Low-Light Tests

Really excellent low-light performance with good color and brightness, lower than average noise at low ISOs, higher than average at high ISO.

With a maximum exposure time of 15 seconds and ISO adjustable to 400, the S50 does an excellent job in the low-light category. - It can focus well in very dark conditions too, thanks to its autofocus illuminator lamp. In my tests, the S50 produced clear, bright, usable images all the way down to the 1/16 foot-candle (0.67 lux) limit of my test, with good color at ISOs 100, 200, and 400. At ISO 50, exposures were bright down to 1/8 foot-candle (1.34 lux), though the exposure was only a little dim at 1/16 foot-candle. Noise remains low even at ISO 200, increasing to higher levels at ISO 400, with a reasonably tight grain pattern. The S50 automatically employs a Noise Reduction system at exposures longer than 1/3 second, which does a great job of controlling "hot pixel" image noise. (The noise is overall a bit of a mixed bag - Better than most competing cameras at the lowest ISO setting, but worse than many at the highest. Even at ISO 400 though, the noise has very little "chroma" or color component. A good performance overall. The table below shows the best exposure I was able to obtain for each of a range of illumination levels. Images in this table (like all of our sample photos) are untouched, exactly as they came from the camera.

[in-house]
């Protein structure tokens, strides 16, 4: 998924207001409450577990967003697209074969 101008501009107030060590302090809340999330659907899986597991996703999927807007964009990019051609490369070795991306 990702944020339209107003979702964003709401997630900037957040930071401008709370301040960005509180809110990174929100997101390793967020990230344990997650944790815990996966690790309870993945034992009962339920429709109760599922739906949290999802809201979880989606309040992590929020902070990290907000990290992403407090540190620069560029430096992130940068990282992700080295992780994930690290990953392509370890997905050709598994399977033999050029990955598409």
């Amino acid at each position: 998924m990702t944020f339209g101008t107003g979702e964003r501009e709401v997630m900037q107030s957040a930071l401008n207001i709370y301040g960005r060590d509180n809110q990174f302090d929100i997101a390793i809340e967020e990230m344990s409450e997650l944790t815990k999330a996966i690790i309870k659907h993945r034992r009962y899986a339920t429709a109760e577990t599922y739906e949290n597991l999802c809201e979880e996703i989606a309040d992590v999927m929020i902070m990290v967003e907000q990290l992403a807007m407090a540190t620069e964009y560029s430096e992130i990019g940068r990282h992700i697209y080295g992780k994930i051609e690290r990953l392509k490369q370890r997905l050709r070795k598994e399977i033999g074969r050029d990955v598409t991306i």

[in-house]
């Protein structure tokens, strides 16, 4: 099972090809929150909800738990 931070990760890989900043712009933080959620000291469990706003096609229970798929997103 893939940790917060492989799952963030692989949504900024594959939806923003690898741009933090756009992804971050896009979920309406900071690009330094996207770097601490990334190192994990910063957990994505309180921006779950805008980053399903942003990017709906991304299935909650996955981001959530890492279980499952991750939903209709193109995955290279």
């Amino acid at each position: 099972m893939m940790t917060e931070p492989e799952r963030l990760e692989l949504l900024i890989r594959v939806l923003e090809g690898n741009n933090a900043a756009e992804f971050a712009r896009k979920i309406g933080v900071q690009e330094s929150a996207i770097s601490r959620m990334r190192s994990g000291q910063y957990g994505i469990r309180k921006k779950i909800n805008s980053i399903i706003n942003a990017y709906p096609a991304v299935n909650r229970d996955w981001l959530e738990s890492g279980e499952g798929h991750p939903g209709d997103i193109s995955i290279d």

1fc
11lux
1/2fc
5.5lux
1/4fc
2.7lux
1/8fc
1.3lux
1/16fc
0.67lx
ISO
50
Click to see S50LL0503.JPG

3.2 secs.
F2.8
Click to see S50LL0504.JPG
8 secs.
F2.8
Click to see S50LL0505.JPG
13 secs.
F2.8
Click to see S50LL0506.JPG
15 secs.
F2.8
Click to see S50LL0507.JPG
15 secs.
F2.8
ISO
100
Click to see S50LL1003.JPG

1.6 secs.
F2.8
Click to see S50LL1004.JPG
4 secs.
F2.8
Click to see S50LL1005.JPG
6 secs.
F2.8
Click to see S50LL1006.JPG
13 secs.
F2.8
Click to see S50LL1007.JPG
15 secs.
F2.8
ISO
200
Click to see S50LL2003.JPG

1/ 1 secs.
F2.8
Click to see S50LL2004.JPG
2 secs.
F2.8
Click to see S50LL2005.JPG
4 secs.
F2.8
Click to see S50LL2006.JPG
6 secs.
F2.8
Click to see S50LL2007.JPG
15 secs.
F2.8
ISO
400
Click to see S50LL4003.JPG

1/ 3 secs.
F2.8
Click to see S50LL4004.JPG
1 secs.
F2.8
Click to see S50LL4005.JPG
1.6 secs.
F2.8
Click to see S50LL4006.JPG
3.2 secs.
F2.8
Click to see S50LL4007.JPG
8 secs.
F2.8



 

Flash Range Test

A slightly weak flash. Intensity is good at eight feet, but decreases significantly at 14 feet. Canon's rating of 9.8 feet range at telephoto zoom setting is perhaps slightly generous.

Canon rates the S50's flash as effective from 1.1 to 15.7 feet (0.35 to 4.8 meters) at wide angle, and from 1.15 to 9.8 feet (0.35 to 3.0 meters) at telephoto. In my testing, the flash illuminated the test target all the way out to 14 feet, but lost intensity with each additional foot of distance beyond eight feet. Given this, I'd probably rate its flash range at telephoto closer to 9 feet than 10, acceptable but not impressive. Below is the flash range series, with distances from eight to 14 feet from the target.

8 ft 9 ft 10 ft 11 ft 12 ft 13 ft 14 ft
Click to see S50FL08.JPG
1/60 secs.
F4.9
Click to see S50FL09.JPG
1/60 secs.
F4.9
Click to see S50FL10.JPG
1/60 secs.
F4.9
Click to see S50FL11.JPG
1/60 secs.
F4.9
Click to see S50FL12.JPG
1/60 secs.
F4.9